Following is a summary of tax-related issues of particular interest to the University community in legislation currently under consideration by the U.S. House and Senate. The House passed its version of the tax bill on June 26, and the Senate passed its version on June 27. Overall, the Senate tax bill is preferable, from the University's perspective, to the House bill. House and Senate leaders are meeting in conference committee to reconcile differences between the two bills. While the House has not yet named conferees, the Senate conferees include Senators Roth (R-DE), Lott (R-MI), Domenici (R-NM), Grassley (R-IA), Nickles (R-OK), Moynihan (D-NY), Lautenberg (D-NJ), and Conrad (D-ND).--C.S.
The New Tax Bill: Implications for the University
In preparation for the House and Senate conference, President Clinton proposed significant revisions to his own tax proposals in order to make them more acceptable to Congressional leaders. Under his revised plan, the President's package includes $42 billion in tax breaks for tuition, while eliminating the $10,000 tax deduction he originally proposed. The House bill would provide about $31 billion and the Senate bill would provide about $32 billion for college-related tax relief. For higher education, there are several significant differences between the House and Senate bills.
Construction: Under present law, tax exempt bonds used to finance construction and renovation projects at private nonprofit institutions are capped at $150 million. This cap affects approximately 30 private colleges and universities, including Penn, adversely impacting our ability to construct new facilities and renovate existing ones. The House tax bill increases the $150 million bond cap by $10 million a year for five years until a $200 million dollar cap is reached. The Senate bill institutes a complete repeal of the cap for new capital expenditures.
Tuition: Other differences include the treatment of Section 117 (d) of the current tax law, a provision which allows individuals to exclude from their gross incomes, "qualified tuition reductions," from an educational organization for the education of an employee, employee's spouse, or dependent children. The House bill proposes to rescind the tax ex-emption for this tuition remission. The House provision would phase out the tax exemption beginning in 1998 gradually until a full repeal in 2002. The Senate bill, however, leaves Section 117 (d) intact.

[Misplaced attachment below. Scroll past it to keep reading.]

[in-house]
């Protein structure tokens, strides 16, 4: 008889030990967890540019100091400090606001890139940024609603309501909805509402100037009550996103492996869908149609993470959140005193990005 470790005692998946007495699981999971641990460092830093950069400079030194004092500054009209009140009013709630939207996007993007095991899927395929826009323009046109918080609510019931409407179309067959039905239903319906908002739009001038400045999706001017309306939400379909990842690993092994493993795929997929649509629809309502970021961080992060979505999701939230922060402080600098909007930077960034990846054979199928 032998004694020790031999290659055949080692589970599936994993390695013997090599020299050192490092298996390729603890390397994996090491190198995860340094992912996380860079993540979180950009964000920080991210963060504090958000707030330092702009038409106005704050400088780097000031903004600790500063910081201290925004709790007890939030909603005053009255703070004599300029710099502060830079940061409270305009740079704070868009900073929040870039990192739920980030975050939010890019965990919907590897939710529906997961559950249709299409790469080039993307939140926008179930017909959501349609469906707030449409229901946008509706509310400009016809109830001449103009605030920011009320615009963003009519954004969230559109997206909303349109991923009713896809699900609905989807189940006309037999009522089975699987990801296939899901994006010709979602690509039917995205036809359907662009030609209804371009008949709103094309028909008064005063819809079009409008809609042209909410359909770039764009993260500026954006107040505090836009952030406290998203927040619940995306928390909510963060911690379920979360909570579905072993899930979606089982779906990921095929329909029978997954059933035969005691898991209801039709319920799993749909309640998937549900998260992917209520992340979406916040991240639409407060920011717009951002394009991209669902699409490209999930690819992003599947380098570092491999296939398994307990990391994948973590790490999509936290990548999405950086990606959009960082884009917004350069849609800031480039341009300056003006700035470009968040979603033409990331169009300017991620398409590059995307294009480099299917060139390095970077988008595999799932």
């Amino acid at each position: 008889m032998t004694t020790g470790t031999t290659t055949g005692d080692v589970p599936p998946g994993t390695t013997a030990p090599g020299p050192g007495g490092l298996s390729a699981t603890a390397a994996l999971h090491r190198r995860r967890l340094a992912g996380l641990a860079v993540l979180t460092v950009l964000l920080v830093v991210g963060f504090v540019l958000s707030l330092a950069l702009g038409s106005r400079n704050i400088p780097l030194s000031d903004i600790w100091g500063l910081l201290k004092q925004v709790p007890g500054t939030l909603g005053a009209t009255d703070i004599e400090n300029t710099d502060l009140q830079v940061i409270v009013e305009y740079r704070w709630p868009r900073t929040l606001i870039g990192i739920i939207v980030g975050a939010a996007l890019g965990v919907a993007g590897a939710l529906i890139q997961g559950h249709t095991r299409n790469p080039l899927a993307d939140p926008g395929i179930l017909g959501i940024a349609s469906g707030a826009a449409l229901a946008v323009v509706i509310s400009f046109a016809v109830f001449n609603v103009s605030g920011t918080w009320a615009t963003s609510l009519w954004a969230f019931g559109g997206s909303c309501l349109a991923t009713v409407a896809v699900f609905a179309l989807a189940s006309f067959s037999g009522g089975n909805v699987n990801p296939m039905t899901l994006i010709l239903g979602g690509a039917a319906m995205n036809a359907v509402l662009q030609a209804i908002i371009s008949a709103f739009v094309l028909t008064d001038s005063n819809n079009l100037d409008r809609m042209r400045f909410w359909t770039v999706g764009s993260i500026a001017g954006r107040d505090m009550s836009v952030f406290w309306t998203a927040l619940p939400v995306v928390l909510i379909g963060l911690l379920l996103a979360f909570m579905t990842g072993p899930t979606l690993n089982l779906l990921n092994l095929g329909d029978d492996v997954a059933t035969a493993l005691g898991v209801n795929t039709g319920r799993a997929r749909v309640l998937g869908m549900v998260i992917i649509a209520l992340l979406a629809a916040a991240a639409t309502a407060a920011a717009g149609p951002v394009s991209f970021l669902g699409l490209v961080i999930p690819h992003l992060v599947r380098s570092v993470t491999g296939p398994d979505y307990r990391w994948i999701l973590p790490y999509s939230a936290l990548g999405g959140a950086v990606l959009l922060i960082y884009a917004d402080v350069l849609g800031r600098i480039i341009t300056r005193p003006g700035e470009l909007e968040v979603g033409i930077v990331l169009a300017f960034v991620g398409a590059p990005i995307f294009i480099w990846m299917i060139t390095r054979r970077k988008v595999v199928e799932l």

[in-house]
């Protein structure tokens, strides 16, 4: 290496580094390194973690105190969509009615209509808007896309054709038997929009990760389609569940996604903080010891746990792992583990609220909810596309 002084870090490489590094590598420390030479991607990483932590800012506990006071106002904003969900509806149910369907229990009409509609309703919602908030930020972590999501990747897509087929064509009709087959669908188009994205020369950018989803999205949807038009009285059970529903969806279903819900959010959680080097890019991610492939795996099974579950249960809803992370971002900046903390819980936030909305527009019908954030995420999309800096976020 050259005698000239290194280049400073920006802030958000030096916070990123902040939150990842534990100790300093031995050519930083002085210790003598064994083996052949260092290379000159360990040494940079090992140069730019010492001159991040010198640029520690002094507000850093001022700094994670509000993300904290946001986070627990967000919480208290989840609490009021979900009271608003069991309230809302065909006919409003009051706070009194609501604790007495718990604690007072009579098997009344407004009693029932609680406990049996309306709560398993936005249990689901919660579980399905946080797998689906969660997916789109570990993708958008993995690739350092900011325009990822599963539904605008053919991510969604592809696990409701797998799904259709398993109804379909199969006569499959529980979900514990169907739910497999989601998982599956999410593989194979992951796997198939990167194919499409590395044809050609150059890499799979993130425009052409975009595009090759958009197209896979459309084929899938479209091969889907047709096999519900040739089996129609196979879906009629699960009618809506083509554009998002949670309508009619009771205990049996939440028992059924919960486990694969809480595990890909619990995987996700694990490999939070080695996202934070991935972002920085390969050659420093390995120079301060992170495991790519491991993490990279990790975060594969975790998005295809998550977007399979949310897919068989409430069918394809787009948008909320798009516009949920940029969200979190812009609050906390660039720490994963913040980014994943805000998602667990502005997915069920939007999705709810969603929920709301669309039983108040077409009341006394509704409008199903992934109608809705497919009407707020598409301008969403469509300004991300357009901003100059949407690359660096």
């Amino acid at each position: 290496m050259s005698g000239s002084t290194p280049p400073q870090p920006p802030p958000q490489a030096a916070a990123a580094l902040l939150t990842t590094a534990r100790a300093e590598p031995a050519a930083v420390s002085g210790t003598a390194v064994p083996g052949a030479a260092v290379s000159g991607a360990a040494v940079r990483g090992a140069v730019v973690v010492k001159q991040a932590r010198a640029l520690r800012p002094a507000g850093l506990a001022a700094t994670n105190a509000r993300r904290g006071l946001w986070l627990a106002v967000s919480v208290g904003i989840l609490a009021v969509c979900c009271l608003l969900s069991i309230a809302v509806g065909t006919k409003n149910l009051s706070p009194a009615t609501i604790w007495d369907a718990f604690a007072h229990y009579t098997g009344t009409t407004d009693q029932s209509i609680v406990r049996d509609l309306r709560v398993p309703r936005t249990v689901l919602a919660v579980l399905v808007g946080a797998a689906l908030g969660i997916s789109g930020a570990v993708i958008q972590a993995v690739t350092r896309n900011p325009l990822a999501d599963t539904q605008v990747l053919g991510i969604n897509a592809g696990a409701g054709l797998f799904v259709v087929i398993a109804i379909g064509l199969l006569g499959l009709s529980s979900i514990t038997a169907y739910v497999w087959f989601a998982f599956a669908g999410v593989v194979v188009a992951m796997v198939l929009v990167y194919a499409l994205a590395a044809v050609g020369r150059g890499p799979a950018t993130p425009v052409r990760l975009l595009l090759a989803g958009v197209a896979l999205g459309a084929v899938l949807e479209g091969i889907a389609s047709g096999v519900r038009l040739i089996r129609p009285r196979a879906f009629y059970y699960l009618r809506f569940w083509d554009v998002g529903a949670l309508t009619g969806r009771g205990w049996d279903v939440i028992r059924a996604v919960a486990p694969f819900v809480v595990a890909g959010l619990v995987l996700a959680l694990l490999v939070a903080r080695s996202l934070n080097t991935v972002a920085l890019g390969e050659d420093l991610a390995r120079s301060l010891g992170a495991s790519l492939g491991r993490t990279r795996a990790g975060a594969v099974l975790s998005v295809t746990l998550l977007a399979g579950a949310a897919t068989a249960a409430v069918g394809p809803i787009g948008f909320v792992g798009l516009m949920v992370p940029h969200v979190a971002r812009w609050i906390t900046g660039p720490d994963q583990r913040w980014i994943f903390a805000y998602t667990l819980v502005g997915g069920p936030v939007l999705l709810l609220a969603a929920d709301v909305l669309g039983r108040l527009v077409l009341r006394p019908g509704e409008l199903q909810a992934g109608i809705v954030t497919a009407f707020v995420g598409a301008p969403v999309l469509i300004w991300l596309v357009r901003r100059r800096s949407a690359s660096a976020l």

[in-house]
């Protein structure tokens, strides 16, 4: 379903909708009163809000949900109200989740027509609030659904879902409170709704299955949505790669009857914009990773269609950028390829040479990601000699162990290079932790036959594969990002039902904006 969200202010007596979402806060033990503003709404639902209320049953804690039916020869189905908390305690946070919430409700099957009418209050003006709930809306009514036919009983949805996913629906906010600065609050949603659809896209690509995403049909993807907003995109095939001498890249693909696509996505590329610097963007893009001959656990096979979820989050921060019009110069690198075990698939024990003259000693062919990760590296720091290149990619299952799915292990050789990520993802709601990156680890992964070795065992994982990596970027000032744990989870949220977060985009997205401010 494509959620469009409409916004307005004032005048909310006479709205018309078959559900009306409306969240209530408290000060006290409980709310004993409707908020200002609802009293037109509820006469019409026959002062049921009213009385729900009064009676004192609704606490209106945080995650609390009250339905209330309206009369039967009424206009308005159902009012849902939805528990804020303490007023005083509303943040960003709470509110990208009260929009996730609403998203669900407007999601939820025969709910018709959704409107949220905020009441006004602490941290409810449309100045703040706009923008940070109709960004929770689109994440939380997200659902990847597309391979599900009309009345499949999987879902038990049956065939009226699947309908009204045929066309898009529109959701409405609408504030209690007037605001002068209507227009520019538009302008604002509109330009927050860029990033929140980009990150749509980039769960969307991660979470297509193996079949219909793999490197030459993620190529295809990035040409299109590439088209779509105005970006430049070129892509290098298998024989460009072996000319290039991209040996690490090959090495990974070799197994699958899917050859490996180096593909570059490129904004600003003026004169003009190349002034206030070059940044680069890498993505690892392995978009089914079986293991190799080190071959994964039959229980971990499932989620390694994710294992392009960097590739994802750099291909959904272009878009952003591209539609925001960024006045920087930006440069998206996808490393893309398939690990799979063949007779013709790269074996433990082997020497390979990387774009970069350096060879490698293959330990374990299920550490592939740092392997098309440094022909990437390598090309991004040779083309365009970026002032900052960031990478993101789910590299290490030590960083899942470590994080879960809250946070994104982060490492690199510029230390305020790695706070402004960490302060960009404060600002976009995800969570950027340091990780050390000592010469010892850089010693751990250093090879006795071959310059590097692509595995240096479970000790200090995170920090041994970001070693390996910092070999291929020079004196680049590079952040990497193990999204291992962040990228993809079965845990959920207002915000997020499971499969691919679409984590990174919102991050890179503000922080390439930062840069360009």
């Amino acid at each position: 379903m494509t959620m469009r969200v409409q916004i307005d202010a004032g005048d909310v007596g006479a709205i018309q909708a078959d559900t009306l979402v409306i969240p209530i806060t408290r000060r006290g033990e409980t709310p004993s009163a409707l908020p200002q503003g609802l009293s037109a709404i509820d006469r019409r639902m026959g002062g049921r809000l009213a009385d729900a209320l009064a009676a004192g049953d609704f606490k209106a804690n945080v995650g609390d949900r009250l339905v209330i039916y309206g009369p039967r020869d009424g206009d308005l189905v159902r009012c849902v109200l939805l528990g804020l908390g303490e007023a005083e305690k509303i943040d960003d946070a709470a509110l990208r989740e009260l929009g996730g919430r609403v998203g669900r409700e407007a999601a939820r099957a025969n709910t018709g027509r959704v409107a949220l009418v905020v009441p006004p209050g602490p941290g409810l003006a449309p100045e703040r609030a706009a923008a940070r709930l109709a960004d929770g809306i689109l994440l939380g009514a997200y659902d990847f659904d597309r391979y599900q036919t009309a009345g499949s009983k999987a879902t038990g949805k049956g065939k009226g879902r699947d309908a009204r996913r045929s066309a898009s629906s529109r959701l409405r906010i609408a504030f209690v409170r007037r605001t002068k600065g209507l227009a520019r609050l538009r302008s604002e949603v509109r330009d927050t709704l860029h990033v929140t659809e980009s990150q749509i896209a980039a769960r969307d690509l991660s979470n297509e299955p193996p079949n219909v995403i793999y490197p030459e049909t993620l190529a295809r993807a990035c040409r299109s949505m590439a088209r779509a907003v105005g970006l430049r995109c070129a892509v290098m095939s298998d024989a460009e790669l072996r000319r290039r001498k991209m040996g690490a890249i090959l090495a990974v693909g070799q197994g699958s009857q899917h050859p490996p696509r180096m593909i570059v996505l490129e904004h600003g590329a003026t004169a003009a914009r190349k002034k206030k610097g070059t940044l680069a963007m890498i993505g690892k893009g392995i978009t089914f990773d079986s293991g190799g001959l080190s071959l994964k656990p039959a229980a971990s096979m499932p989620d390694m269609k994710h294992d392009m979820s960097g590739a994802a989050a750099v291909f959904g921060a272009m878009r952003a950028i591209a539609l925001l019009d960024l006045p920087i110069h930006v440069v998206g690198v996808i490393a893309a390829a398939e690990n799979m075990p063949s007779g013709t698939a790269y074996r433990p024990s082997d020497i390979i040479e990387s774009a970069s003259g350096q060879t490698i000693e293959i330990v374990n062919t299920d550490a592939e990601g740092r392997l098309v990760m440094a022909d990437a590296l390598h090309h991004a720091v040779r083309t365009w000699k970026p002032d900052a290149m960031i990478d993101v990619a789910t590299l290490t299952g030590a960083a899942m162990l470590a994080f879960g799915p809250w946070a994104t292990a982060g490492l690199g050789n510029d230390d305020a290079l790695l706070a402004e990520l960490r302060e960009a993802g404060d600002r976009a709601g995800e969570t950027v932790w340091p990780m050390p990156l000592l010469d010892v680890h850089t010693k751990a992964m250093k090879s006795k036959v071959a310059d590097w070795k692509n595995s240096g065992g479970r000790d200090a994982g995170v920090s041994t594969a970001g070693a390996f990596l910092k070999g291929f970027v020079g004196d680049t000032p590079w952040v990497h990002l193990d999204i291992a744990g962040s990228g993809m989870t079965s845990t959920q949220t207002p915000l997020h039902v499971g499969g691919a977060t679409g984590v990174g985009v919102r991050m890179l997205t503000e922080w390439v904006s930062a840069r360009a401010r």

The House bill also extends Section 127, the tax exemption for certain employer-provided educational assistance for undergraduate course work only through the end of 1997. The Senate bill permanently extends section 127 for both graduate and undergraduate education.
While the House and Senate bills offer less college-related relief than the administration proposed, there are significant incentives created in both bills for families to save and pay for college tuition. The House bill establishes penalty-free withdrawals from IRAs for post-secondary educational expenses. The Senate bill also allows penalty-free withdrawals, and in addition creates several types of tax-free savings accounts, including an account similar to an IRA for educational expenses.
The House bill establishes a $10,000 per year, per student deduction for state pre-paid tuition plans used for undergraduate tuition. The Senate bill does not include a tax deduction for higher education. The House tax bill also includes a tax credit of 50 percent of up to $3,000 in out-of-pocket tuition expenses and books for higher education for individuals with incomes up to $40,000 and couples making up to $80,000. The Senate bill includes a similar measure.
Health Care Issues: As part of a five-year plan to balance the budget, the House and Senate also approved changes in Medicare, Medicaid and other spending programs. Congressional conferees will be appointed to begin negotiations to modify the differences between the Senate and House versions of the spending and tax bills the week of July 14. There are several provisions in these bills of concern to the University of Pennsylvania Health System, including the Medicare "carve-out" and indirect medical education adjustment issues.
Penn supports the "carve-out" of disproportionate share and graduate medical education payments from the HMO managed care payments made by the Medicare program. We support paying those monies directly to the teaching hospitals serving Medicare managed care enrollees. By carving out these funds and paying them directly to the hospitals, Congress would remove the middle man and direct the payments where they are needed.
Through Medicare, the government has historically reimbursed hospitals that are affiliated with medical schools for the costs they incur in training doctors. As part of the overall plan to balance the federal budget, both the Senate and House bills would cut this reimbursement significantly. While Penn does not support the proposed cuts in either version, the Senate language is preferable since it would cut the payments more gradually. These funds are intended to compensate urban hospitals like Penn for the higher costs they incur due to greater service utilization.
Action: If you have any questions or would like further information on how to contact members of the Delaware, New Jersey, or Pennsylvania delegations on any of these issues, please contact our Office of Federal Relations at 898-1532, or me at 898-1388.
-- Carol R. Scheman,
Vice President for Government,Community and Public Affairs
Volume 44 Number 1
July 15, 1997
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